Proudhon maintained to his death the hypothesis that property is theft and advocated possession as the best and most libertarian form of ownership, and he was a socialist all of his life. That he in his older days indicated that private property (capitalism) could be a counterweight against statism, is another thing, but that is not central to Proudhon's basic ideas as a socialist and anarchist thinker. It is mainly Proudhon's basic ideas as a socialist and anarchist thinker, that is relevant as a contribution to the updated research front of anarchism . In this connection the following quote of Proudhon may be mentioned: 1) "It is a fact of universal history that land has been no more unequally divided than in places where the system of possession alone has predominated." (Frazier's translation, from the "Selected Writings." Originally appeared in "Theory of Property,"  p146 .) "... similarly, the states where the most liberty and equality is found are  those where property reigns," (Shawn P. Wilbur's translation).

We think Proudhon's hypothesis 1) is wrong in this case, and probably a slip of the pen. He has no statistics of the gini-index or similar to discuss the consequences of possession vs property in a scientific way. We also doubt there has ever been a society with significant possession as defined by Proudhon before he wrote 1). And this is just a single, and not central, quote of Proudhon. Remember: "In the posthumously published Théorie de la propriété - Theory of Property (1866) [a book that was not finished from his side, and thus must be given less weight in the context...]". Another reason for that this hypothesis should be rejected, is that it implicitely means that a system with property, i.e. theft according to Proudhon, i.e. a society based on massive theft, should have more equality in rank and/or income, than a society without much theft, i.e. absurd. A society based on massive theft, cannot be anarchy/ism, by a reasonable definition. And this also contradicts other quotes of Proudhon, see above. Proudhon was in general not an advocater of theft.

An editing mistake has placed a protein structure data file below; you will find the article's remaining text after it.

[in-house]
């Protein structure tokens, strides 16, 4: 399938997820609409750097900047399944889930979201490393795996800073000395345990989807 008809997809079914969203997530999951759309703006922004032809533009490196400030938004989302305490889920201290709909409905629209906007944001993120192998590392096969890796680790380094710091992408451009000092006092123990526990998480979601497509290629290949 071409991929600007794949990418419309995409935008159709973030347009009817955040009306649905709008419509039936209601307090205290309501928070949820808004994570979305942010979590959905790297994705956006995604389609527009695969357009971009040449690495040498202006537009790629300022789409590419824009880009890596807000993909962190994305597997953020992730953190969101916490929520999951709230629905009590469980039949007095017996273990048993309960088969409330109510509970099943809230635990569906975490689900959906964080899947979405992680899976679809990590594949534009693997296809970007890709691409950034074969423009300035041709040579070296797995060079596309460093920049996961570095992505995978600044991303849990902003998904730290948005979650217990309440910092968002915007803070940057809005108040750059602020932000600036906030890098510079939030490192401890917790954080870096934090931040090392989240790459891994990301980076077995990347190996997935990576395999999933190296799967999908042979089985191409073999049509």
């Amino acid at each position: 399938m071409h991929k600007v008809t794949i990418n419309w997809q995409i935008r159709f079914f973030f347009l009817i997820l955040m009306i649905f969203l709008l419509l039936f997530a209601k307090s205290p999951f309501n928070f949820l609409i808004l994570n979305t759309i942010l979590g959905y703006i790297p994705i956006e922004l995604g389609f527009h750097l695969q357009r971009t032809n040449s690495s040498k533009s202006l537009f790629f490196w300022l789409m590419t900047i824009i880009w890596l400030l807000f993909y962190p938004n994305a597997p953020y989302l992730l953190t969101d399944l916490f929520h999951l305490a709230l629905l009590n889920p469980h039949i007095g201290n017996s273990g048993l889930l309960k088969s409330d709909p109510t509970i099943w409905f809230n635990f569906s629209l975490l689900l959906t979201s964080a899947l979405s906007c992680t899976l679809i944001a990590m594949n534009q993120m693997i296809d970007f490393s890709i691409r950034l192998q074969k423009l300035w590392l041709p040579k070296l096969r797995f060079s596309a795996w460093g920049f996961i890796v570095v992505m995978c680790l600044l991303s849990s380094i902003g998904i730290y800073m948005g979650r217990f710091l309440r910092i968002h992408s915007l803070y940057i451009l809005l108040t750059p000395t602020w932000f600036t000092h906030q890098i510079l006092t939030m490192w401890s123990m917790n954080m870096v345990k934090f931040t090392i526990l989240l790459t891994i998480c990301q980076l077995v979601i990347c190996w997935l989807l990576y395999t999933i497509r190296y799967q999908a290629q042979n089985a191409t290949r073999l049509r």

1. V. NOTES A. PRIVATE PROPERTY RIGHTS VS POSSESSION IN ANARCHIST LAW, at . Extracts from P. J. Proudhon: What is Property? An Inquiry into the Principle of Right and of Government.

2. Woodcock, George. P.J. Proudhon , p. 249

3. Selected Writings p. 105

4. Ibid 92

5. Ibid 103

6. The Federal Principle , p. 21

7. Ibid 21

8. op cit 56

9. General Idea of Revolution in the 19th Century , Freedom, 1927, p. 76

10. Ibid 95

11. Ritter, Alan, Political Thought of P.J. Proudhon , p 280

12. General Idea 173

13. George Woodcock, Anarchist Reader , p. 139

14. General Idea ... 174

15. Ritter 280

16. DeLubac, Henri, The Unmarxian Socialist , p. 31

17. Federal Principle ... 45